Duty of care
by Claudia Wood
Community Care’s survey – finding that 10 per cent of councils had announced social care budgetary changes on the same day, or even before, the public consultation had closed – is a truly shocking statistic. Since 2006, councils have had a duty to assess the impact of their decisions on disabled people, and this, as Community Care Magazine points out, would apply to adult social care service decisions. It seems highly unlikely that local authorities would have had time to read through all of the responses – let alone analyse them and carry out a disability impact assessment – if decisions were issued so close to the consultation deadline. Issuing decisions before consultations have closed makes a mockery of the entire consultation process and has monumental legal implications for local authorities.
The experiences of Birmingham City Council – whose proposal to tighten its care eligibility criteria to critical needs only was overturned by the High Court – and Stoke on Trent Council – whose decisions to cut deaf children’s education budgets are currently being referred to the High Court by the National Deaf Children’s Society – are likely to be the tip of the iceberg. Both challenges are based on the fact that the local authorities in question did not follow due process in consulting on these changes.
As more disability charities and individuals cotton on to the fact that the consultation process in their area has been all but been disregarded, calls for judicial reviews of decisions regarding closures, cuts, increases in eligibility criteria and increases in service charges will come flooding in from across the country. Forthcoming research carried out by Demos with Scope’s support has attempted to map the extent of front-line changes to care and support services across England and Wales. It has taught us a lot about the limitations of the data collected at local level.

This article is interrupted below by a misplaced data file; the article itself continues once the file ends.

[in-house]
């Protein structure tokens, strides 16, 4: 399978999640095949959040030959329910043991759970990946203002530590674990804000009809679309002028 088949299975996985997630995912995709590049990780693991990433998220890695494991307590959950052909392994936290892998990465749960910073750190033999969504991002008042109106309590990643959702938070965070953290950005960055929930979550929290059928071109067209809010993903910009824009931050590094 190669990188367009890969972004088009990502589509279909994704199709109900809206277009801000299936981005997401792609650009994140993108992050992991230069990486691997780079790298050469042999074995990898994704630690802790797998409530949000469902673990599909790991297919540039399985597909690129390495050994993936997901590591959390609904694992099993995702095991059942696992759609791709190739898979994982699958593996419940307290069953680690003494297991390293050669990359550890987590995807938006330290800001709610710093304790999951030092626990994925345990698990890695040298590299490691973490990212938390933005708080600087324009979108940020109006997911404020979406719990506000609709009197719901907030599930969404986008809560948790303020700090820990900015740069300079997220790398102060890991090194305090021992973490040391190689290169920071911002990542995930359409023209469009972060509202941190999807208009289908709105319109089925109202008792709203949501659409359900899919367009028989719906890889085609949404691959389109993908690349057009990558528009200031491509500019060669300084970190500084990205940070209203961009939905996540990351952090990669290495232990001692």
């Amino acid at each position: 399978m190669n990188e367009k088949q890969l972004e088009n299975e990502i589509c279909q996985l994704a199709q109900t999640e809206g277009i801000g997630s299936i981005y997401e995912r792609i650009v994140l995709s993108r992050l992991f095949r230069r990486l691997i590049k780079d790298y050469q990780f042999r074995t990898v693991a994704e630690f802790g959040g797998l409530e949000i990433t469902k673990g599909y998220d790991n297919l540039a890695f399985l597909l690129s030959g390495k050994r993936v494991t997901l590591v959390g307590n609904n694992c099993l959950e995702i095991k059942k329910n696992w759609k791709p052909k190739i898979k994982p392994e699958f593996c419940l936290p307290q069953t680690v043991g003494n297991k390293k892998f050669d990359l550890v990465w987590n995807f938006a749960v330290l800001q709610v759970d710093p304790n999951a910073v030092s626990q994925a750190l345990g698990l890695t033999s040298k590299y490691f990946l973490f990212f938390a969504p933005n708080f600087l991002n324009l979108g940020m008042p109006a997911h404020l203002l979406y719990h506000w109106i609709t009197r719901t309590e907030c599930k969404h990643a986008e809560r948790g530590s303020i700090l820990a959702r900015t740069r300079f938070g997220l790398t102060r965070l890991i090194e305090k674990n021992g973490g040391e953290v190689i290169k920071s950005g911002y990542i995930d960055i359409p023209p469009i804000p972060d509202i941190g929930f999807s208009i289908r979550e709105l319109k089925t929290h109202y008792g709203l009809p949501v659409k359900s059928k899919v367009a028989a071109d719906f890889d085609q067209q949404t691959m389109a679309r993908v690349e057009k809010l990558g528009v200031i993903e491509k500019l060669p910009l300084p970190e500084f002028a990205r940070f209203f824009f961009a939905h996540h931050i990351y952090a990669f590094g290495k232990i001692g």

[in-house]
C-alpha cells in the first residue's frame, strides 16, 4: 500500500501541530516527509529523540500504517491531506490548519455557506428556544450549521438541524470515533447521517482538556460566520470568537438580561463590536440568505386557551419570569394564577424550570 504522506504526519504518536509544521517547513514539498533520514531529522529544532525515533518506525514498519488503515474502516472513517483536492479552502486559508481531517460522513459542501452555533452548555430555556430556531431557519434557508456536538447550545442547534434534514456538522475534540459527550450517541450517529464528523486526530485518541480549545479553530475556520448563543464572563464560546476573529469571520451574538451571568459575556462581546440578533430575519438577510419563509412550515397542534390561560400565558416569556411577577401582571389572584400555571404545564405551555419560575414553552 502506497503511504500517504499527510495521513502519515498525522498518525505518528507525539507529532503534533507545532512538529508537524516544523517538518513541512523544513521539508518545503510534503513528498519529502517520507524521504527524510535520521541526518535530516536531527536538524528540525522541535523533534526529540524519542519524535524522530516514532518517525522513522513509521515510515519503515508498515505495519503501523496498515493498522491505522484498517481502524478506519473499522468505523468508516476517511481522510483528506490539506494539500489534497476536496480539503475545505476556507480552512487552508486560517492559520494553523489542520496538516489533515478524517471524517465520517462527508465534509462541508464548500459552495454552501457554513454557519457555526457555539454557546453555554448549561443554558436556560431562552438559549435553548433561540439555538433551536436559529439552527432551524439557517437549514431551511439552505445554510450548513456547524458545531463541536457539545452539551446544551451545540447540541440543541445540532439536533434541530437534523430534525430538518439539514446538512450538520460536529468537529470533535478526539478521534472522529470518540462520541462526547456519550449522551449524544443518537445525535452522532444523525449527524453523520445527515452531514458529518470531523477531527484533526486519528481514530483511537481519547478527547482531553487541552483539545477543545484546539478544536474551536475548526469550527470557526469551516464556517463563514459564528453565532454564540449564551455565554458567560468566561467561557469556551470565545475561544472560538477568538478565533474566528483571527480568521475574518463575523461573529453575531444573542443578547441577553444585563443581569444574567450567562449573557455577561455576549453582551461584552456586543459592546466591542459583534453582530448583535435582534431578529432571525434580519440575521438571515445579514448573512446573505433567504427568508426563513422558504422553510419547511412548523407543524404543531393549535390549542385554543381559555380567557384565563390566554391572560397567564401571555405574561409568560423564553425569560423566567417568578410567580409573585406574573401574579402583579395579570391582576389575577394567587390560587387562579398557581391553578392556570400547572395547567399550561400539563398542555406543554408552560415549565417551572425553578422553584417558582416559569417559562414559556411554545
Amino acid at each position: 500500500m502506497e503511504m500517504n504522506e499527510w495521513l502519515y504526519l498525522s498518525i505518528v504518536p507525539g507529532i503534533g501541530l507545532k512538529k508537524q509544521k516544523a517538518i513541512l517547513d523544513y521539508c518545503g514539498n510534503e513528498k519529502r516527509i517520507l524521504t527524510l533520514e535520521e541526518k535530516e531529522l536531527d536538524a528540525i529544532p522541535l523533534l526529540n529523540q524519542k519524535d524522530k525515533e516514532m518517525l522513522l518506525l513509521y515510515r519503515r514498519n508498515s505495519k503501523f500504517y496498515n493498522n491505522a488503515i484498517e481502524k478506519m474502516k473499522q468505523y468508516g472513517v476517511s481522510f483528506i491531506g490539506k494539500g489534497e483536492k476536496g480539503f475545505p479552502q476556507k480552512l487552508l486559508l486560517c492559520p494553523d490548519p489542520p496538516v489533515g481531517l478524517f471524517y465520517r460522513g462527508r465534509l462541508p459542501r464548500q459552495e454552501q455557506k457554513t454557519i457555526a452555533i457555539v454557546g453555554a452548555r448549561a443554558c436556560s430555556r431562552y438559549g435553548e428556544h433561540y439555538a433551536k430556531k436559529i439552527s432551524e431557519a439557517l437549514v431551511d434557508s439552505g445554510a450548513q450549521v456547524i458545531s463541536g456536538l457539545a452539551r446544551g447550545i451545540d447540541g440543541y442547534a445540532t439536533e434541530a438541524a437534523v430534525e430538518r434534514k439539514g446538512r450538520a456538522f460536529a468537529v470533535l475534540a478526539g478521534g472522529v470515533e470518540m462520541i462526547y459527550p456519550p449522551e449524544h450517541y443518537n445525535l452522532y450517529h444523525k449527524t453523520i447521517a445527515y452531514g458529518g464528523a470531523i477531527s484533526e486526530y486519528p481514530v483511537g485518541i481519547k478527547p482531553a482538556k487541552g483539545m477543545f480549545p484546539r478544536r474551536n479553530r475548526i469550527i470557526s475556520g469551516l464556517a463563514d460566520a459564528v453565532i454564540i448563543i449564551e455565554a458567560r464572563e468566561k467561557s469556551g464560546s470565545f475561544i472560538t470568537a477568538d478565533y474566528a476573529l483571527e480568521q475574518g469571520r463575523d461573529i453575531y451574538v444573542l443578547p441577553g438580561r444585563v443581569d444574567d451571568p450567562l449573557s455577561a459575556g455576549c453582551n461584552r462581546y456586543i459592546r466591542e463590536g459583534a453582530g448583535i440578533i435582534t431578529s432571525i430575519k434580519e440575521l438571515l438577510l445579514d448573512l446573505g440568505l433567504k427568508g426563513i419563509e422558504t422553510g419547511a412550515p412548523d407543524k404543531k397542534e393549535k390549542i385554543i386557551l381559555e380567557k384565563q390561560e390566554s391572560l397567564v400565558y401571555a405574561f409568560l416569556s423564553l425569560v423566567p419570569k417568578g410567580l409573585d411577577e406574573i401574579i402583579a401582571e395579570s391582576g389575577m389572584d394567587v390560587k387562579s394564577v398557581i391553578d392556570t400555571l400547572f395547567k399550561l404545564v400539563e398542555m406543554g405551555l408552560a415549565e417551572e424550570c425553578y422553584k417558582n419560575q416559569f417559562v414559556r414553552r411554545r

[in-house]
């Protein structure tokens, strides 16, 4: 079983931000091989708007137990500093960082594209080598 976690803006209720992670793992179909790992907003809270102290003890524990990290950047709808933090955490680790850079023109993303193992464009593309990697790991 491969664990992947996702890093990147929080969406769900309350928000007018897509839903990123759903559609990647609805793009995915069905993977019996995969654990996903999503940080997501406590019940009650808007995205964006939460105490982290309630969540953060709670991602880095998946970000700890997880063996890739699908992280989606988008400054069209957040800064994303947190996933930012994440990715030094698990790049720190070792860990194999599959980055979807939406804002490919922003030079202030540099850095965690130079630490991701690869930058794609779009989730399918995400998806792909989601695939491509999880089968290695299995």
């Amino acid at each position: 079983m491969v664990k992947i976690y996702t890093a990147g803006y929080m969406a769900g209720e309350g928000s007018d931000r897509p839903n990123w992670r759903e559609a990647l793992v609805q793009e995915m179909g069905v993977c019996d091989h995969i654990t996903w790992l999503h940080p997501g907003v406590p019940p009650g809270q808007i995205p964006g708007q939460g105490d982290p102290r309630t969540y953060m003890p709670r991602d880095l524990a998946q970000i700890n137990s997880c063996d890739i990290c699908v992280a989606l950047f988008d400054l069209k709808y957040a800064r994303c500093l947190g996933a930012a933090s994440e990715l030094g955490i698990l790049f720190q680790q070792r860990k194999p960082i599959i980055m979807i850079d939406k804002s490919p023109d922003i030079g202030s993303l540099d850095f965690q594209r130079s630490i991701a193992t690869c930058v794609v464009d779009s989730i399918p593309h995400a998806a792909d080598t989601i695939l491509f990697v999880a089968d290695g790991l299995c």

We might question, therefore, whether every local authority is able to carry out thorough disability impact assessments of their budgetary decisions, even if they gave themselves the time, post-consultation and pre-decision, to do so. But nonetheless, we cannot and should not lay the blame solely at local authorities’ doors. The financial settlement from central government was only announced in December 2010. Local authorities then only had until April to come up with budgets that would balance the books across the entire local authority – making it very difficult to fully consult and ruminate on their decisions. Councils were stuck between a rock and a hard place – pressure from above to design and implement substantial budgetary cuts in a very short space of time; and now pressure from below as disabled groups start holding their councils to account for the quality of their decision making processes.
If more and more councils fall foul of judicial reviews regarding their lack of consultation over the cuts they had to make, maybe we should think hard about who picks up the bill.